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Iran hails Gulf ties, Gulf Arabs tightlipped

DOHA (Reuters) - Iran went on a charm offensive in Qatar on Monday, hailing its debut presence at a summit of Gulf leaders as ushering in a new era of regional ties, but its Arab neighbors offered no immediate matching welcome.

Iranian President Mahmoud Ahmadinejad smiles as Syrian Foreign Minister Walid Moualem enters the room in Tehran November 20, 2007. Ahmadinejad, traveling to Qatar to become the first Iranian president to attend a summit of Gulf Arab rulers, said on Monday he would present "new proposals" to boost cooperation and security in the region. REUTERS/Caren Firouz

In contrast to lengthy statements to reporters by Iranian President Mahmoud Ahmadinejad, U.S-allied Gulf Arab leaders were yet to react to Iran’s proposals for greater cooperation on economic and security issues at the two-day summit.

Iranian officials deflected questions regarding Gulf input into defusing the crisis over Iran’s nuclear ambitions.

“This era has changed and the time of threats has ended...Iran has chosen its path and from our point of view the nuclear issue has ended,” Ahmadinejad told reporters, referring to the West’s plans to impose further sanctions on Iran.

He spoke after the opening ceremony of the Gulf Cooperation Council’s annual summit meeting in the Qatari capital Doha.

Ahmadinejad, who regularly rails against the United States, said of his trip to Qatar: “It seems a new chapter has been opened in the relations between the Persian Gulf States.”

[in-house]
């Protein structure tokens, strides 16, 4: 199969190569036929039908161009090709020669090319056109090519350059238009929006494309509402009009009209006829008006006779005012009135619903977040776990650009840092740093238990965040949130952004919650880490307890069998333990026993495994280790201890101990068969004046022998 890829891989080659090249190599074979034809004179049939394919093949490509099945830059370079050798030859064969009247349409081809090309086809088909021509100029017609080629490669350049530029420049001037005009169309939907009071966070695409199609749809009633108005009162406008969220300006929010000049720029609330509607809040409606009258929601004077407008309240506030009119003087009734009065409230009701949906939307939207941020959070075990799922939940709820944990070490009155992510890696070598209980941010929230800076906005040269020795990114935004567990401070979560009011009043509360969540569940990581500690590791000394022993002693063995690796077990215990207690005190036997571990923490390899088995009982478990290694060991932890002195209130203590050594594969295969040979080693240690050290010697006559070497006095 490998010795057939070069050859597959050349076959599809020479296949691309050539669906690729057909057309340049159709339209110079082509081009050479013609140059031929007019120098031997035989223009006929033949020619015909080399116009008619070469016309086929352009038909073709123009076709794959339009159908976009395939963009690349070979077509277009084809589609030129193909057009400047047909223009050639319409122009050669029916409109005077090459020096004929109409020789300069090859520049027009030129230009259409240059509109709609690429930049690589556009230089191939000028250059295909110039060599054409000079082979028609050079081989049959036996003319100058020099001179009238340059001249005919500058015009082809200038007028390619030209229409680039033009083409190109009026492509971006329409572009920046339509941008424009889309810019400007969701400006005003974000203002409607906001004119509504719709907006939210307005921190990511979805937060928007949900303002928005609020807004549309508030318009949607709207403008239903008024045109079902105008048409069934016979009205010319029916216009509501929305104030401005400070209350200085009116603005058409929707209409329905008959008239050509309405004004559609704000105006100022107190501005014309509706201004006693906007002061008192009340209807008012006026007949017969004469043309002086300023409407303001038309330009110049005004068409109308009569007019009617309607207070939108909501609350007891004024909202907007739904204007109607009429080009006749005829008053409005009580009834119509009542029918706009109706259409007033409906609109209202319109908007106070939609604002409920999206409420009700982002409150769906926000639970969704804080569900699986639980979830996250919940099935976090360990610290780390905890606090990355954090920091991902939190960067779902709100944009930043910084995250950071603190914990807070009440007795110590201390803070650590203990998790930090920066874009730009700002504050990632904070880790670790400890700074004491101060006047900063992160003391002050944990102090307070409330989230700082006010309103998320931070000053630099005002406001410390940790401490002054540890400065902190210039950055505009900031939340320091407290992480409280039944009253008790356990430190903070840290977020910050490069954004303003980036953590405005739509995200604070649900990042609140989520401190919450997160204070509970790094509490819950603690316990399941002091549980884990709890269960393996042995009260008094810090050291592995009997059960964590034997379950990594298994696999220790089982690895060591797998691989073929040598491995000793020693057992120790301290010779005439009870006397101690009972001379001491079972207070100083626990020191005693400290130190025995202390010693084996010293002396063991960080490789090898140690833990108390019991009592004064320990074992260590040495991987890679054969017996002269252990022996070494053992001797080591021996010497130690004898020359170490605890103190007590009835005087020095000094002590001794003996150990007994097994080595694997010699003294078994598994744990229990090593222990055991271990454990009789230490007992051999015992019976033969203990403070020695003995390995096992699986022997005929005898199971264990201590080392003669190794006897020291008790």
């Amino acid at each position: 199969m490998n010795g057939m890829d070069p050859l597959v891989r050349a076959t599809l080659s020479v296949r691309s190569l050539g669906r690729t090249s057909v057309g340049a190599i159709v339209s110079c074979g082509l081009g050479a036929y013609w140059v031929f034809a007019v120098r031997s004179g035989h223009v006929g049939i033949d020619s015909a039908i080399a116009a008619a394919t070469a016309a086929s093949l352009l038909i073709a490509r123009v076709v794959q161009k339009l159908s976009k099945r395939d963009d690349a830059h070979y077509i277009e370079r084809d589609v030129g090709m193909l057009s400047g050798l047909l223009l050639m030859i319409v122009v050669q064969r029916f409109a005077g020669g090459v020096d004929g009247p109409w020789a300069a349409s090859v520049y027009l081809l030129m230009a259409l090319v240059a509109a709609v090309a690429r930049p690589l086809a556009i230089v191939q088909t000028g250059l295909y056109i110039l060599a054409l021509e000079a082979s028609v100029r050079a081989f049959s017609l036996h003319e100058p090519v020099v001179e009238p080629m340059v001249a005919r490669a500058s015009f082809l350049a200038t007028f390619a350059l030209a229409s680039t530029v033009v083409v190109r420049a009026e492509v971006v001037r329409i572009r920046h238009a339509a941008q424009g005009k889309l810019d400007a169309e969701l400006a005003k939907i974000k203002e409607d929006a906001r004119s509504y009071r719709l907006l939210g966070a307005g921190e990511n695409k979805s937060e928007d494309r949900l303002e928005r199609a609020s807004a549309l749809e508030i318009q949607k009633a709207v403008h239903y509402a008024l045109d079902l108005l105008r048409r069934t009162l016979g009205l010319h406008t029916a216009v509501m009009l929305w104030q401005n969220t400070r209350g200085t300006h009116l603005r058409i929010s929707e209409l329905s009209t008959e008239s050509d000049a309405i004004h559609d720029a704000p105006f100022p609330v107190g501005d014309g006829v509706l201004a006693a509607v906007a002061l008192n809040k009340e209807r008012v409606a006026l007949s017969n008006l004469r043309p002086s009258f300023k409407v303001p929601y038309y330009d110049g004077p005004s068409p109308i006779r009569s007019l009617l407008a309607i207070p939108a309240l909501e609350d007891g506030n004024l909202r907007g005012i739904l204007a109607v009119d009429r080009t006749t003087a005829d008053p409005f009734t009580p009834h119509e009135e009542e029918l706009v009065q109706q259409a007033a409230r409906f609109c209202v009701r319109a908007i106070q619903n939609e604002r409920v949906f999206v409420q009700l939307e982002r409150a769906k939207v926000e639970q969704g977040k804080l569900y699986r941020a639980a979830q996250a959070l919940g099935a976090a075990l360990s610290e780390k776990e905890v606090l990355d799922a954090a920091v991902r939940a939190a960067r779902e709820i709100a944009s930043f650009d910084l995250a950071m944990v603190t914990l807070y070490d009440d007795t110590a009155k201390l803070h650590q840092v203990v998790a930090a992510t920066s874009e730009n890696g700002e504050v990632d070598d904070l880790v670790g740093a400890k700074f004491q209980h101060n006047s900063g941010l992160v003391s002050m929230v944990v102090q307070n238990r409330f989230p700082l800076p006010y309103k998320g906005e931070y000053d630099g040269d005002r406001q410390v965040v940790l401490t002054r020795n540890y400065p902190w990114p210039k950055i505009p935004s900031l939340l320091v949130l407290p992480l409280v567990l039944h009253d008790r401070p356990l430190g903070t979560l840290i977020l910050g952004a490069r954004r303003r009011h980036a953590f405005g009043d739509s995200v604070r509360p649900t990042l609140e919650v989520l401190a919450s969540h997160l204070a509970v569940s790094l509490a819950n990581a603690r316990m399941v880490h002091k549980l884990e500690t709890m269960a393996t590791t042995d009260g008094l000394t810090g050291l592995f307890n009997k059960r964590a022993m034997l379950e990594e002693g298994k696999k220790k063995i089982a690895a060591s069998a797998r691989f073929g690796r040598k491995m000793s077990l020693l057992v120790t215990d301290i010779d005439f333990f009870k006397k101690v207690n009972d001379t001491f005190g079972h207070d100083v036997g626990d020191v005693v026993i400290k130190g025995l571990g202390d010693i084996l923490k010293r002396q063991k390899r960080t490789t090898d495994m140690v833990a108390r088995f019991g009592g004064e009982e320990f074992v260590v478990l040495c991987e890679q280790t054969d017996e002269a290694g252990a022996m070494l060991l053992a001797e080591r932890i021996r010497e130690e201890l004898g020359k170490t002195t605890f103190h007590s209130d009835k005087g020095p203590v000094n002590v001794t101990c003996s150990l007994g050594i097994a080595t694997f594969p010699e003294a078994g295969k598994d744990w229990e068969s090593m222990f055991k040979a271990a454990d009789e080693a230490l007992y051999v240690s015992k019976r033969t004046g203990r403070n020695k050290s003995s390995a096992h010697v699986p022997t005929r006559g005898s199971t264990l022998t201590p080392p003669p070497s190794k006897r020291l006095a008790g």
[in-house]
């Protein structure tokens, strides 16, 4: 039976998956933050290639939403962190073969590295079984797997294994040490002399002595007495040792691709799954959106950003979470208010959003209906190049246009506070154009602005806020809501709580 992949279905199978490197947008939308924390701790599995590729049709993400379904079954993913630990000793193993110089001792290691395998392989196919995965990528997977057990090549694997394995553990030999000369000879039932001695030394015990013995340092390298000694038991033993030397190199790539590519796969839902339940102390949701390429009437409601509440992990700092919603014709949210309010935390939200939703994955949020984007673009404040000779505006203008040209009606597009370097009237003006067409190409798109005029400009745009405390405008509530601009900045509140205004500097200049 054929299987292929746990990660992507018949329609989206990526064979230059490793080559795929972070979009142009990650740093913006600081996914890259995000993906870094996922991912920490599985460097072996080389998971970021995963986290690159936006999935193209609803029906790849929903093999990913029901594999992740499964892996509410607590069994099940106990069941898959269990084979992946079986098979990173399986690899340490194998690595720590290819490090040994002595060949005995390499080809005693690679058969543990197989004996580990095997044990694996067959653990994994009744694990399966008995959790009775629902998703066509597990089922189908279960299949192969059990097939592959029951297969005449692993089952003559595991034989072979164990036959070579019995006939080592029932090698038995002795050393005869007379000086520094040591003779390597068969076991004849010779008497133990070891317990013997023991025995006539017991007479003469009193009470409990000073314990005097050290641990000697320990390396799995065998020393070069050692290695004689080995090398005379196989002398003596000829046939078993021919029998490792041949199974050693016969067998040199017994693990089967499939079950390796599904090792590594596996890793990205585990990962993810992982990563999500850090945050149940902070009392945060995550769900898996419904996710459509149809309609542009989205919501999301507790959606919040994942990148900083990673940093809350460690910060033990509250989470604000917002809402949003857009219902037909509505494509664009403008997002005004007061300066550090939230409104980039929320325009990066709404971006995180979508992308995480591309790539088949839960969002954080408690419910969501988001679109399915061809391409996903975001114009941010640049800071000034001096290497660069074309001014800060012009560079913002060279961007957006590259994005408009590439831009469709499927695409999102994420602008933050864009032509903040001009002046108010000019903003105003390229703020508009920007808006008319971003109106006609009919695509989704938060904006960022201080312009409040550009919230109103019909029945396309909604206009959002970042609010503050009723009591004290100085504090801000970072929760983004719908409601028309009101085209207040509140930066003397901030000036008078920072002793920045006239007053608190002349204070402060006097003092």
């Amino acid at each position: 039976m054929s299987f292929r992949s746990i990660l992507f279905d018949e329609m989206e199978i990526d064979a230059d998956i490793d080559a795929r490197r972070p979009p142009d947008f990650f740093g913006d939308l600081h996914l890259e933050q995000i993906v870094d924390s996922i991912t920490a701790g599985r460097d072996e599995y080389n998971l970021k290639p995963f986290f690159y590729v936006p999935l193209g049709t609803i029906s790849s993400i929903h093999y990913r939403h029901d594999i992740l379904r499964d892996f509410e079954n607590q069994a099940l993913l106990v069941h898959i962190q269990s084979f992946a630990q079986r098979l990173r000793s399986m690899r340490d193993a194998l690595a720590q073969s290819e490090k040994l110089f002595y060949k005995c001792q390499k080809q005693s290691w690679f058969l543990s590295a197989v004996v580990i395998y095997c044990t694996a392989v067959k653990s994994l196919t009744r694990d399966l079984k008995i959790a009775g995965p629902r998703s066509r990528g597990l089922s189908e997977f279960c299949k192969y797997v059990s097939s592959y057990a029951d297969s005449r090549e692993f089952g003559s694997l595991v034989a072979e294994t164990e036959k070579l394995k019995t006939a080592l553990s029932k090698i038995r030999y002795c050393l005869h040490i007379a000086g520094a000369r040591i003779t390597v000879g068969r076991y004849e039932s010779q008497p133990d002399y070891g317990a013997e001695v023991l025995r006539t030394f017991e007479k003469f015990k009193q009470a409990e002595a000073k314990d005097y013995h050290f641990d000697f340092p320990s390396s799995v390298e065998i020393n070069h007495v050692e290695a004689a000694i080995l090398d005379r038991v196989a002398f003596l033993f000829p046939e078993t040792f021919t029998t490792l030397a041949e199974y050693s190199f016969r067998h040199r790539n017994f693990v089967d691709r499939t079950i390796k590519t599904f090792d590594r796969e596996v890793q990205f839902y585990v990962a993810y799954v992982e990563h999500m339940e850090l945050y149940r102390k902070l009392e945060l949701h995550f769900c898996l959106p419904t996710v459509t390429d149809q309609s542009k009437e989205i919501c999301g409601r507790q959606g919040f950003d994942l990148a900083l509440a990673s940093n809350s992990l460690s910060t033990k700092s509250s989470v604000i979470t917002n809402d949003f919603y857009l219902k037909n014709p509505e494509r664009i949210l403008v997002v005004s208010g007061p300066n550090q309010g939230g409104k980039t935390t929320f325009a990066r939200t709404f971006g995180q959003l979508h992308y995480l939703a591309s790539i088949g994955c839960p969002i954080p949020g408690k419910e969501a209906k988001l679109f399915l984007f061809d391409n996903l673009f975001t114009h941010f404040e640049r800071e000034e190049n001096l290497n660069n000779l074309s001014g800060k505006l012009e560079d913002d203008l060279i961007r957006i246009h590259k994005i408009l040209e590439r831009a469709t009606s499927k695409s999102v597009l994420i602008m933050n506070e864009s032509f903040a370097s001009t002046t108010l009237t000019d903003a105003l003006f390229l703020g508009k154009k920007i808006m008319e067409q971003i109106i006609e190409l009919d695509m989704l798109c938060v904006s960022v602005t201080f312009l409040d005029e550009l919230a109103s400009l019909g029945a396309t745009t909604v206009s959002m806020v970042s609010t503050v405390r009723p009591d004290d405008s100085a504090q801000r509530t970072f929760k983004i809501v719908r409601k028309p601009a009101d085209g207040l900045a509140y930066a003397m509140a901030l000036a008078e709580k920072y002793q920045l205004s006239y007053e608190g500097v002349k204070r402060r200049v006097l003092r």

“Iran’s definite policy is to promote broad cooperation with all countries particularly friendly neighboring countries.”

GCC members Saudi Arabia, Oman, the United Arab Emirates, Kuwait, Bahrain and Qatar share Western concerns about Iran’s nuclear program and some have maritime border disputes with the Islamic Republic.

A new U.S. intelligence report released on Monday said Iran halted its nuclear weapons program in 2003 and it remained on hold, contradicting the Bush administration’s earlier assertion that Tehran was intent on developing a bomb.

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The report could hamper U.S. efforts to convince other world powers to agree on a third package of U.N. sanctions against Iran for defying demands to halt uranium enrichment activities.

Iran says it wants nuclear technology only for civilian purposes, such as electricity generation.


In the summit’s opening speech, Qatar’s ruler Hamad bin Khalifa al-Thani said the meeting was taking place amid “serious threats” to the region’s prosperity and security, without clarifying the threat.

Ahmadinejad did not mention Iran’s nuclear plans in his speech at the opening ceremony, and Foreign Minister Manouchehr Mottaki gave little indication of Iranian measures to reassure Gulf neighbors about the nuclear standoff with the West.

No mention was made in Ahmadinejad’s speech of a Saudi proposal last month for Gulf Arab states to supply Iran with enriched uranium in a bid to lessen tensions with the West.

Ahmadinejad instead called for increasing cooperation in economic and security fields, proposals which have been aired in the past but largely ignored by Gulf states.

In calling for increased security cooperation, he told the leaders of the Gulf states that any security problem in one country would spill over to neighboring states.

“We welcome peace and complete security without outside influence,” he said during the speech, repeatedly referring to the Gulf as Persian, not Arabian, as Arab states insist is the correct name.

“Any security problem that could happen in one country will have a negative effect on the security of all countries,” he said in the speech.

Additional reporting by Souhail Karam in Doha, Hossein Jaseb and Edmund Blair in Tehran; Editing by Keith Weir